ASM is a full day of trainer training. If the entire ASM course is taught to staff, the specialist version takes 5–6 hours. The module is intended to provide a toolbox to address a wide range of potential issues. Some organizations may teach all of the procedures in ASM, while others will choose only the ones that are most applicable and appropriate.
Discussion of planning, teamwork, and implementation when working with individuals with the potential to exhibit very dangerous behavior.
Advanced Physical Safety
Expands on the grab release procedures taught in the Safety-Care core curriculum by adding a Rear Hair Pull Release, Rear Choke Release, and Head Lock Release. Additionally, there is a Triad Tactics procedure to allow a team of three staff to work together to safely de-escalate an agitated individual who demonstrates a high potential for dangerous behavior.
Peer aggression is a significant problem in many settings. This chapter includes strategies for preventing and managing peer aggression, including breaking up fights and other conflicts. Training includes recommendation about how to implement a plan to minimize future incidents.
A behavioral crisis in a vehicle can be extremely dangerous, especially if it’s moving. This as two physical competencies specifically for use in vehicles: Hip Sit and 1-Person Seated Stability Hold.
Advanced Physical Management
This chapter provides additional physical management procedures. It includes the Lift to Standing Transition (to move a person from a seated hold to a standing hold), the Standing to Seated Transition (to move a person from a standing hold to a seated hold), and the Object Control Stability Hold (an emergency procedure to place a person who is using a dangerous object in a highly dangerous manner into a 2-person hold).
A floor hold is a more restrictive procedure that should be used only when less restrictive interventions are not sufficient to safely manage a severe behavioral crisis. This section includes the Supine Stability Hold, the Standing to Supine Transition, and the Seated to Supine Transition.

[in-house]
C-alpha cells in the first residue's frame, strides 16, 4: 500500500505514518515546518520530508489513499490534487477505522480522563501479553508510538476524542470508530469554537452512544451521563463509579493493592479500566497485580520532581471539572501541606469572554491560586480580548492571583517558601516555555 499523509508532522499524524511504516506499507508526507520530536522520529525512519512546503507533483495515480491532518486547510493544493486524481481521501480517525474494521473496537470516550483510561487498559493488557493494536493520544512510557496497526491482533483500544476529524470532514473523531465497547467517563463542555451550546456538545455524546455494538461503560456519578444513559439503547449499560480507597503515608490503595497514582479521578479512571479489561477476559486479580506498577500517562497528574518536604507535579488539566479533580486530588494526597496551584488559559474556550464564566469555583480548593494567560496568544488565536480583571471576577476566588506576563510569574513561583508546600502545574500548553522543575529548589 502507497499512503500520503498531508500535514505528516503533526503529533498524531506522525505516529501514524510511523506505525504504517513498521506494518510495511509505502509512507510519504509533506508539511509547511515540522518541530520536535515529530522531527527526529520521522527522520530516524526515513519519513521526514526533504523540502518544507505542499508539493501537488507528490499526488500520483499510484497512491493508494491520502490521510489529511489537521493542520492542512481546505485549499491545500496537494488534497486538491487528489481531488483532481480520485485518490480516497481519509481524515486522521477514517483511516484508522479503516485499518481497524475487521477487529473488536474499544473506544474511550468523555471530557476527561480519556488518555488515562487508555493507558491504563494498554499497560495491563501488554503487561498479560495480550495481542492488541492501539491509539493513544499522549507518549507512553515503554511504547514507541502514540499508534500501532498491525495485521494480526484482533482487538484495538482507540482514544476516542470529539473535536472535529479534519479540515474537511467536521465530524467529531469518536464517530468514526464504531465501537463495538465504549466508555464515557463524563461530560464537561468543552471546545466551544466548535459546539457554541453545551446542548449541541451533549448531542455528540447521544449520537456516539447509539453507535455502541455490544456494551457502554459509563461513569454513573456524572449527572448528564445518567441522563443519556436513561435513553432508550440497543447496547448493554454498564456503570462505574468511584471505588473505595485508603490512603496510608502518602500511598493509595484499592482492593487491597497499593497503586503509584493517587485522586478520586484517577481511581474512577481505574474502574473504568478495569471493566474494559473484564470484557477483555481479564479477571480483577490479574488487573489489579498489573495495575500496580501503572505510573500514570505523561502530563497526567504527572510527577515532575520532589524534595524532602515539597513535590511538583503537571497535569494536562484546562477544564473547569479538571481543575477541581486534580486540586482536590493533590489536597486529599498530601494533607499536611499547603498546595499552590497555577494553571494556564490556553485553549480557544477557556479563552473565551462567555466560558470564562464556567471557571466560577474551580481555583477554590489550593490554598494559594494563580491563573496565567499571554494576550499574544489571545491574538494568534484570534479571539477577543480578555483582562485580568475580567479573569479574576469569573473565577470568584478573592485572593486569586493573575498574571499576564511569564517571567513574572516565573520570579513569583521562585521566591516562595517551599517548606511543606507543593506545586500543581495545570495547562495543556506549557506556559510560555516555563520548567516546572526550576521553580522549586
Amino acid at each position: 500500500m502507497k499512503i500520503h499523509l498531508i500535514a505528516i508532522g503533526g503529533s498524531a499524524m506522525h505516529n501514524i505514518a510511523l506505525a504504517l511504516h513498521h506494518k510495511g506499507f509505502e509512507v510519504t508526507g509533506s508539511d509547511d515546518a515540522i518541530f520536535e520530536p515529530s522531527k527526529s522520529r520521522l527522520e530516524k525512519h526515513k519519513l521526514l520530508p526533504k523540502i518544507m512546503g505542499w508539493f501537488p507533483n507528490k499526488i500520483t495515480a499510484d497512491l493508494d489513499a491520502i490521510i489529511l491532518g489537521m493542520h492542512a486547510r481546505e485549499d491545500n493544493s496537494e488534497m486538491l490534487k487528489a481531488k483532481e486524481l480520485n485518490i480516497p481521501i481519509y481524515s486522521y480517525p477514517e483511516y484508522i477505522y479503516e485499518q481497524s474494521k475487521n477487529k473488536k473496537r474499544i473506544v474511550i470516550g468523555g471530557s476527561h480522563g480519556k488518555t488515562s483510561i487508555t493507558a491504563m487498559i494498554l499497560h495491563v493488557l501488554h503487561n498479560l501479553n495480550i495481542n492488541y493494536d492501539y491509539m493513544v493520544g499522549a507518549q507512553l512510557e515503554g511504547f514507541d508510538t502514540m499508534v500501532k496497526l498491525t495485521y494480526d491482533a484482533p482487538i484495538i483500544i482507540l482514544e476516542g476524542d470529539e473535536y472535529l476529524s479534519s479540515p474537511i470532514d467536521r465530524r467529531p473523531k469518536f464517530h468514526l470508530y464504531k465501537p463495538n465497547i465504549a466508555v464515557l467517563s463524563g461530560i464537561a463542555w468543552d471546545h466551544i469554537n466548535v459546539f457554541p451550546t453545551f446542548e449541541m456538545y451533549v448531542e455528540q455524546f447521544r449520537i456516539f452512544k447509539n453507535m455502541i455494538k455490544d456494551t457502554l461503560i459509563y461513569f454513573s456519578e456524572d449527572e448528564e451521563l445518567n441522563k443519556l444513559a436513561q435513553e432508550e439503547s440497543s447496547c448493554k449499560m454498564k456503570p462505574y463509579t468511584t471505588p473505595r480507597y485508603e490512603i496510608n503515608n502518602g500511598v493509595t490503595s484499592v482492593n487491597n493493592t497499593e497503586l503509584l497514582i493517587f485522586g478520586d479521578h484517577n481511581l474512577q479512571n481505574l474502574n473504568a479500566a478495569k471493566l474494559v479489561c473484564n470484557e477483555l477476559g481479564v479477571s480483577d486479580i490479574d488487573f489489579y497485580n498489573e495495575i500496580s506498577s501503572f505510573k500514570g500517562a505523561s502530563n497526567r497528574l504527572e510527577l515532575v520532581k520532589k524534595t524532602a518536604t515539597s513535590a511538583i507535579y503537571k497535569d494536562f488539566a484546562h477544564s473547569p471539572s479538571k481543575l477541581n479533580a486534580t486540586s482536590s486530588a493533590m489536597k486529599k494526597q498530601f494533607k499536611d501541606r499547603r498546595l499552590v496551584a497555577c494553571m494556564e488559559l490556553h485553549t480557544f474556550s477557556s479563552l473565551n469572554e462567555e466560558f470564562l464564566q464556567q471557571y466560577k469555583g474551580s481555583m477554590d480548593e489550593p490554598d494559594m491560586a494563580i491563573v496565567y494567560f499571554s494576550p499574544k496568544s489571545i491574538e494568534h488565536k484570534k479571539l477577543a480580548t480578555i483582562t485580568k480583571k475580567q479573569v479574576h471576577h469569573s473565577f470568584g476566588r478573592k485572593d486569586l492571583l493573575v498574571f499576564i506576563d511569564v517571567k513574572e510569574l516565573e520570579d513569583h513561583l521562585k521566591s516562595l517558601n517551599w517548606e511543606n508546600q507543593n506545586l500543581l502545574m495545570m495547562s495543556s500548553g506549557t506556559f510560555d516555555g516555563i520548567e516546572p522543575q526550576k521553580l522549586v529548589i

Blocking Pad Procedures (Optional)
By special arrangement, an optional blocking pad section can be added to this training and is only trained if requested and if blocking pad equipment is provided by the participant. Request equipment info if interested in learning the blocking pad procedure.
Equipment for Blocking Pad Procedures
We cannot provide the pads at a training, and if no pads are available, we will not be able to teach that section. Three pads are needed to teach all of the relevant procedures. Blocking pads are protective equipment designed for practice in sports (football, martial arts, etc). Pads should be large enough to provide significant protection—approximately 2–3 feet / 60–90 cm tall by 1.5 feet / 45 cm wide. Extremely large or extremely small pads are not recommended. Pads should not look threatening or have graphics that depict violence (fists, hitting, tackling, weapons, aggressive slogans, etc.).
The equipment must be constructed so that it is sturdy but padded enough to protect both aggressor and staff from injury. It must also have straps that allow it to be easily grasped and maneuvered by the staff person, and not be heavy or rigid enough to make an effective weapon. The organization is responsible to choose, purchase, and maintain appropriate equipment.
For your convenience we can refer you to some links for blocking pads. Please keep in mind that we do not specifically endorse these products in terms of longevity or overall quality. We recommend you also do your own research.